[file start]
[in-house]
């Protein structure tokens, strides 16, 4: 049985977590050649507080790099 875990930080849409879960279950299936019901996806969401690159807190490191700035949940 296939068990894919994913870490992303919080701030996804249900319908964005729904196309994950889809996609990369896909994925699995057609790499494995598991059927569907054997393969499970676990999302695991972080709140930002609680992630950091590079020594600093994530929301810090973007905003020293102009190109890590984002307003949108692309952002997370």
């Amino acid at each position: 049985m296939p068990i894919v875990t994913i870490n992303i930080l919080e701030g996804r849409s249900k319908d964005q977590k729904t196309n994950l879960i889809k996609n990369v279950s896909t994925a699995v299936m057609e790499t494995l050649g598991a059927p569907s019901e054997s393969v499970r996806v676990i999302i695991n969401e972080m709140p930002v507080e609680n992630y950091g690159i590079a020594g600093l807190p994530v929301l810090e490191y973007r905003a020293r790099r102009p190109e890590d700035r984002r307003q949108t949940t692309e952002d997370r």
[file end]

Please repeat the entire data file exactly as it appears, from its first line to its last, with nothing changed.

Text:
[in-house]
């Protein structure tokens, strides 16, 4: 049985977590050649507080790099 875990930080849409879960279950299936019901996806969401690159807190490191700035949940 296939068990894919994913870490992303919080701030996804249900319908964005729904196309994950889809996609990369896909994925699995057609790499494995598991059927569907054997393969499970676990999302695991972080709140930002609680992630950091590079020594600093994530929301810090973007905003020293102009190109890590984002307003949108692309952002997370």
């Amino acid at each position: 049985m296939p068990i894919v875990t994913i870490n992303i930080l919080e701030g996804r849409s249900k319908d964005q977590k729904t196309n994950l879960i889809k996609n990369v279950s896909t994925a699995v299936m057609e790499t494995l050649g598991a059927p569907s019901e054997s393969v499970r996806v676990i999302i695991n969401e972080m709140p930002v507080e609680n992630y950091g690159i590079a020594g600093l807190p994530v929301l810090e490191y973007r905003a020293r790099r102009p190109e890590d700035r984002r307003q949108t949940t692309e952002d997370r």